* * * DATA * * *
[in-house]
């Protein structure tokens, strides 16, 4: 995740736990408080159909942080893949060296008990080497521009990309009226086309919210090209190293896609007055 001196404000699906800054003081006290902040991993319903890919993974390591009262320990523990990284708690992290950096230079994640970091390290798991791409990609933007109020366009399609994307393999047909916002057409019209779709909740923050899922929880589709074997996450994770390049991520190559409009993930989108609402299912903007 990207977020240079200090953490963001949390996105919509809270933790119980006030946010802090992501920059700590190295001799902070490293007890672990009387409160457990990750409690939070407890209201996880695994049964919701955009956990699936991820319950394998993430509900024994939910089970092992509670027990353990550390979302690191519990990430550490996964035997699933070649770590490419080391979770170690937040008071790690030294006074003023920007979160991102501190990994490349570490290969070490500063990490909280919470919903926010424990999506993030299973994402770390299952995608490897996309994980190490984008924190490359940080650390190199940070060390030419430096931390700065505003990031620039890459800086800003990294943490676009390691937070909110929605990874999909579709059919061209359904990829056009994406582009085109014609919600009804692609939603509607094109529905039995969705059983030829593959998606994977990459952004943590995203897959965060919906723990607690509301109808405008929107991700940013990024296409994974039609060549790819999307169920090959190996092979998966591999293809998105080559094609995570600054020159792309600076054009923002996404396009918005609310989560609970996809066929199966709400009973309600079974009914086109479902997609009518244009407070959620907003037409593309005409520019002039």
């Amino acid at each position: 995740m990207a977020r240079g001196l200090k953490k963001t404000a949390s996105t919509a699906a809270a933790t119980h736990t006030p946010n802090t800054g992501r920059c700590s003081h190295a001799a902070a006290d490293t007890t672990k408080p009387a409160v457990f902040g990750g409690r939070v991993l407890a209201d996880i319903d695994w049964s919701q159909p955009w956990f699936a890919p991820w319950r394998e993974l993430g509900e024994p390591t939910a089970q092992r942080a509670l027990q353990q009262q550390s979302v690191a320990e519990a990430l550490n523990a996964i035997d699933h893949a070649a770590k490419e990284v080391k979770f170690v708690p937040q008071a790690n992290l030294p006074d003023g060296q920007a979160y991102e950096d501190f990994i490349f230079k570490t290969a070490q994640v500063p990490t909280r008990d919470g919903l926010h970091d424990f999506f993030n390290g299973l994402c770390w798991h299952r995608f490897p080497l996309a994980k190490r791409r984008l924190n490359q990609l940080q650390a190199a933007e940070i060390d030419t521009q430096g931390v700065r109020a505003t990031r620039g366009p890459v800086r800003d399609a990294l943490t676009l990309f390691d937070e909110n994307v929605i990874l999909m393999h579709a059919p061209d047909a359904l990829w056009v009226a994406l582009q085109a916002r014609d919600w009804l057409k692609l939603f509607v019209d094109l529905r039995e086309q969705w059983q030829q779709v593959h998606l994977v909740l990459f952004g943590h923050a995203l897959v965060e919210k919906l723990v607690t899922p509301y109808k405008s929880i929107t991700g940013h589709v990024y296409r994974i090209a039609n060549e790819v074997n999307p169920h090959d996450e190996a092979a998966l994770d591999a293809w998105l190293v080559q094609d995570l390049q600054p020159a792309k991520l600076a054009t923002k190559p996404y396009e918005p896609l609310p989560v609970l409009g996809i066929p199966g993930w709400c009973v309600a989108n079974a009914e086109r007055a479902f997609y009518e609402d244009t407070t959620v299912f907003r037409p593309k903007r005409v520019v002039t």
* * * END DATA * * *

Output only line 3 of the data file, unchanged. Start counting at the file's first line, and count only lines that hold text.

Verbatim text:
């Amino acid at each position: 995740m990207a977020r240079g001196l200090k953490k963001t404000a949390s996105t919509a699906a809270a933790t119980h736990t006030p946010n802090t800054g992501r920059c700590s003081h190295a001799a902070a006290d490293t007890t672990k408080p009387a409160v457990f902040g990750g409690r939070v991993l407890a209201d996880i319903d695994w049964s919701q159909p955009w956990f699936a890919p991820w319950r394998e993974l993430g509900e024994p390591t939910a089970q092992r942080a509670l027990q353990q009262q550390s979302v690191a320990e519990a990430l550490n523990a996964i035997d699933h893949a070649a770590k490419e990284v080391k979770f170690v708690p937040q008071a790690n992290l030294p006074d003023g060296q920007a979160y991102e950096d501190f990994i490349f230079k570490t290969a070490q994640v500063p990490t909280r008990d919470g919903l926010h970091d424990f999506f993030n390290g299973l994402c770390w798991h299952r995608f490897p080497l996309a994980k190490r791409r984008l924190n490359q990609l940080q650390a190199a933007e940070i060390d030419t521009q430096g931390v700065r109020a505003t990031r620039g366009p890459v800086r800003d399609a990294l943490t676009l990309f390691d937070e909110n994307v929605i990874l999909m393999h579709a059919p061209d047909a359904l990829w056009v009226a994406l582009q085109a916002r014609d919600w009804l057409k692609l939603f509607v019209d094109l529905r039995e086309q969705w059983q030829q779709v593959h998606l994977v909740l990459f952004g943590h923050a995203l897959v965060e919210k919906l723990v607690t899922p509301y109808k405008s929880i929107t991700g940013h589709v990024y296409r994974i090209a039609n060549e790819v074997n999307p169920h090959d996450e190996a092979a998966l994770d591999a293809w998105l190293v080559q094609d995570l390049q600054p020159a792309k991520l600076a054009t923002k190559p996404y396009e918005p896609l609310p989560v609970l409009g996809i066929p199966g993930w709400c009973v309600a989108n079974a009914e086109r007055a479902f997609y009518e609402d244009t407070t959620v299912f907003r037409p593309k903007r005409v520019v002039t």